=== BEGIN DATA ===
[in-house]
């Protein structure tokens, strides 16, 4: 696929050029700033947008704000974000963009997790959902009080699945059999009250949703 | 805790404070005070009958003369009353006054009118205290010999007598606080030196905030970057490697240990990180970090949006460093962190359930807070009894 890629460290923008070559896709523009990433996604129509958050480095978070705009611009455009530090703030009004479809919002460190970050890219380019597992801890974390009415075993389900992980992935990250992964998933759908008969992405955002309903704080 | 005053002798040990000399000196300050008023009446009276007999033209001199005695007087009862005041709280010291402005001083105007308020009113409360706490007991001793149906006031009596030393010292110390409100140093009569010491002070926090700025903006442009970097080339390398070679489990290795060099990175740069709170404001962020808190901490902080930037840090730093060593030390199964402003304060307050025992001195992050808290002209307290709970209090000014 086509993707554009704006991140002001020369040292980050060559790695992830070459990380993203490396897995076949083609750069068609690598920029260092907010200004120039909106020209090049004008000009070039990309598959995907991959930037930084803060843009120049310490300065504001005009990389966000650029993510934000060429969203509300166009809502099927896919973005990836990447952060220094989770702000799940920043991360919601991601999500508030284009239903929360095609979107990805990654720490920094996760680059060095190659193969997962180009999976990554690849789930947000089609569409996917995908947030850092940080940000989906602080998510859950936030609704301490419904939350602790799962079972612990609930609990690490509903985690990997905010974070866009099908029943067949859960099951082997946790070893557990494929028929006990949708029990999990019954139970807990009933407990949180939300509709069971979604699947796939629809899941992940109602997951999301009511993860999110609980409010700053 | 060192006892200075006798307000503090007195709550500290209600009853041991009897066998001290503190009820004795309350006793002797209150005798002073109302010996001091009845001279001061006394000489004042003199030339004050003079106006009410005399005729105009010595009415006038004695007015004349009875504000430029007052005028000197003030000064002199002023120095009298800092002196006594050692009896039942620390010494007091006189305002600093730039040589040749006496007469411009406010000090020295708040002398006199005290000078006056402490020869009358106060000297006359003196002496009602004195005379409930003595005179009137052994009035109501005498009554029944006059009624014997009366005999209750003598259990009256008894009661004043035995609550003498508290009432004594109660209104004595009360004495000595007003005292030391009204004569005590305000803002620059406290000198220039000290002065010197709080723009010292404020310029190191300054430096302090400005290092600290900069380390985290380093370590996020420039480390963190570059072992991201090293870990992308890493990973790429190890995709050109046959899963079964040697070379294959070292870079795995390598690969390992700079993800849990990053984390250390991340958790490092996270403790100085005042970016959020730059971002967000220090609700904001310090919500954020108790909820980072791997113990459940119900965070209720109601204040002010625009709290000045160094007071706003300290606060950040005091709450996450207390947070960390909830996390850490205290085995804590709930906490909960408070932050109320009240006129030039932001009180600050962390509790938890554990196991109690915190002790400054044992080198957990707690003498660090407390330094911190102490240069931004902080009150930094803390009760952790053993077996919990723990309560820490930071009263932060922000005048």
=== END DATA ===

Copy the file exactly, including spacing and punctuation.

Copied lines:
[in-house]
């Protein structure tokens, strides 16, 4: 696929050029700033947008704000974000963009997790959902009080699945059999009250949703 | 805790404070005070009958003369009353006054009118205290010999007598606080030196905030970057490697240990990180970090949006460093962190359930807070009894 890629460290923008070559896709523009990433996604129509958050480095978070705009611009455009530090703030009004479809919002460190970050890219380019597992801890974390009415075993389900992980992935990250992964998933759908008969992405955002309903704080 | 005053002798040990000399000196300050008023009446009276007999033209001199005695007087009862005041709280010291402005001083105007308020009113409360706490007991001793149906006031009596030393010292110390409100140093009569010491002070926090700025903006442009970097080339390398070679489990290795060099990175740069709170404001962020808190901490902080930037840090730093060593030390199964402003304060307050025992001195992050808290002209307290709970209090000014 086509993707554009704006991140002001020369040292980050060559790695992830070459990380993203490396897995076949083609750069068609690598920029260092907010200004120039909106020209090049004008000009070039990309598959995907991959930037930084803060843009120049310490300065504001005009990389966000650029993510934000060429969203509300166009809502099927896919973005990836990447952060220094989770702000799940920043991360919601991601999500508030284009239903929360095609979107990805990654720490920094996760680059060095190659193969997962180009999976990554690849789930947000089609569409996917995908947030850092940080940000989906602080998510859950936030609704301490419904939350602790799962079972612990609930609990690490509903985690990997905010974070866009099908029943067949859960099951082997946790070893557990494929028929006990949708029990999990019954139970807990009933407990949180939300509709069971979604699947796939629809899941992940109602997951999301009511993860999110609980409010700053 | 060192006892200075006798307000503090007195709550500290209600009853041991009897066998001290503190009820004795309350006793002797209150005798002073109302010996001091009845001279001061006394000489004042003199030339004050003079106006009410005399005729105009010595009415006038004695007015004349009875504000430029007052005028000197003030000064002199002023120095009298800092002196006594050692009896039942620390010494007091006189305002600093730039040589040749006496007469411009406010000090020295708040002398006199005290000078006056402490020869009358106060000297006359003196002496009602004195005379409930003595005179009137052994009035109501005498009554029944006059009624014997009366005999209750003598259990009256008894009661004043035995609550003498508290009432004594109660209104004595009360004495000595007003005292030391009204004569005590305000803002620059406290000198220039000290002065010197709080723009010292404020310029190191300054430096302090400005290092600290900069380390985290380093370590996020420039480390963190570059072992991201090293870990992308890493990973790429190890995709050109046959899963079964040697070379294959070292870079795995390598690969390992700079993800849990990053984390250390991340958790490092996270403790100085005042970016959020730059971002967000220090609700904001310090919500954020108790909820980072791997113990459940119900965070209720109601204040002010625009709290000045160094007071706003300290606060950040005091709450996450207390947070960390909830996390850490205290085995804590709930906490909960408070932050109320009240006129030039932001009180600050962390509790938890554990196991109690915190002790400054044992080198957990707690003498660090407390330094911190102490240069931004902080009150930094803390009760952790053993077996919990723990309560820490930071009263932060922000005048």